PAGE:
Over the course of the last decade I have taken a lot of photographs, and I have seldom done a good job of presenting my work until recently. In my spare time I have begun digitally archiving all of the old negatives in my collection, which includes those negatives shot by myself as well as those I pick up at antique shops and the like for use in my collage works. I have a large amount of street photography that I photographed myself while in high school and early college that I have never had a chance to print in the darkroom or scan, until now. It has been a strange and rewarding experience looking back at all of these moments in time, much of which I don't remember photographing. I enjoy looking at my initial mistakes as well as triumphs within my first large body of photography. I love that I can look back and see where I started my photography career while still in high school, where I learned and experimented with the photographic medium, where I am now with my artwork, and how much of my past artwork I can still see surfacing within my current artwork (both literally and metaphorically). My photography and artwork has evolved greatly in the last decade, but much of the underlying themes and aesthetics remain the same.
To start presenting these (as I have time to scan them) I am implementing Throwback Thursdays: Street Photography edition!
Most of the photographs from my street photography are shot on the now out-of-production 35mm Kodak Tmax 3200 speed film, which is why the photographs appear so grainy. The film was meant for use in low light shooting scenarios. I love(d) the low-light capabilities of the film as well as the blown-out grain quality. The grain in these photographs acts as a distortion tool, which I am always happy to embrace within my artwork. It helps to give a visual representation to the personal filter through which I as a youth viewed the anonymous and foreign landscape of the big city. I often photographed much of my street photography from the hip (not looking through the viewfinder) with a cable release so as to avoid any potential impact on my photography subject's demeanor as I captured their image. The photographs were mostly shot in Chicago and New York City.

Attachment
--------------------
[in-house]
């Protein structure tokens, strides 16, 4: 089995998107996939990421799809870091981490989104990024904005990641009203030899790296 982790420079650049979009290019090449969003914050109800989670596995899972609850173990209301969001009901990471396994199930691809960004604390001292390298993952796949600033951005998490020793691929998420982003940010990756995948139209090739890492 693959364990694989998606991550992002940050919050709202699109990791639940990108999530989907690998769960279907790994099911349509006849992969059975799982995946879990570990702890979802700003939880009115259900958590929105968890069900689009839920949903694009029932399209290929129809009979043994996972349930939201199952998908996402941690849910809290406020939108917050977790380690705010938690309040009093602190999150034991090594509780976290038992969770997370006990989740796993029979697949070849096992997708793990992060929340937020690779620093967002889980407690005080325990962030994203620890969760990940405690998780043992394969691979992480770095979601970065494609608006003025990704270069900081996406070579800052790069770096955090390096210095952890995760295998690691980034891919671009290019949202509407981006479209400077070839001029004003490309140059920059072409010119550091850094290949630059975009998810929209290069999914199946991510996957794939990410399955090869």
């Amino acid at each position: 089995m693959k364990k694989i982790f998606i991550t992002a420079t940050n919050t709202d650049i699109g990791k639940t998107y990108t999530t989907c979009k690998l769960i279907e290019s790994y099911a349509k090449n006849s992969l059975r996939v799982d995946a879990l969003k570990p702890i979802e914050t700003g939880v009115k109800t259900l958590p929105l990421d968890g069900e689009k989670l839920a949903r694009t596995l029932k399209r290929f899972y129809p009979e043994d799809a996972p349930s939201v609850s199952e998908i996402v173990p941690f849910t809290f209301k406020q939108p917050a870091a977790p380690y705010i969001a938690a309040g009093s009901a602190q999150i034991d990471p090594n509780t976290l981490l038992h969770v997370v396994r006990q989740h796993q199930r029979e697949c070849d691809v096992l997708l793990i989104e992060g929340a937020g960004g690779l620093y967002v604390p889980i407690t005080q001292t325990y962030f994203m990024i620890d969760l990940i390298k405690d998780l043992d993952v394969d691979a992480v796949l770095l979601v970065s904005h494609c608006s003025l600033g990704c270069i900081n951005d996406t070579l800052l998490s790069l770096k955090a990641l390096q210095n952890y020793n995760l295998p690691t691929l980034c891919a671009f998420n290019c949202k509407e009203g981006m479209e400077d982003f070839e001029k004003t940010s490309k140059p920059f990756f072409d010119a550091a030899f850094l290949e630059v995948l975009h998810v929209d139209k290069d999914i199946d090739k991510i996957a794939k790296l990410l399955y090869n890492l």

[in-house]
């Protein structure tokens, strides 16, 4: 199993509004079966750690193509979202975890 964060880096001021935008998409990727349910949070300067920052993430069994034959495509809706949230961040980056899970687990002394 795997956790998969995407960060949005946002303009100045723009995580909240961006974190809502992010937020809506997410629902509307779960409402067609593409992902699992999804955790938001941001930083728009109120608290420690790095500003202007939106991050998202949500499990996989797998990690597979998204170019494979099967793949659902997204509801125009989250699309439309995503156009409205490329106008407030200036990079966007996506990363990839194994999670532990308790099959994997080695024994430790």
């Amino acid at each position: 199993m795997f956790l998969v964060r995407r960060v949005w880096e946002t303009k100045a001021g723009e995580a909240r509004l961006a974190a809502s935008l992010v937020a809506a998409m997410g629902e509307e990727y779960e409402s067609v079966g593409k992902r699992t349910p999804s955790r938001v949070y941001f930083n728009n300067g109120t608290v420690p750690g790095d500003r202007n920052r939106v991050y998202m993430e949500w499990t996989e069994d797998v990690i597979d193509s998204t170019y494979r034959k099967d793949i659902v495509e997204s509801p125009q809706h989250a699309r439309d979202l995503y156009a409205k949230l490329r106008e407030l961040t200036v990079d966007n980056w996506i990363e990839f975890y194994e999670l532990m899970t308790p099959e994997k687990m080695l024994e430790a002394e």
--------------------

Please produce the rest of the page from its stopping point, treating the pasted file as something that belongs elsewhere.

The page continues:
Scott Whitworth received his BFA in photography from Kendall College of Art and Design in Grand Rapids, Michigan. Whitworth is an award-winning photographer who has traveled across the world to photograph, and he has exhibited his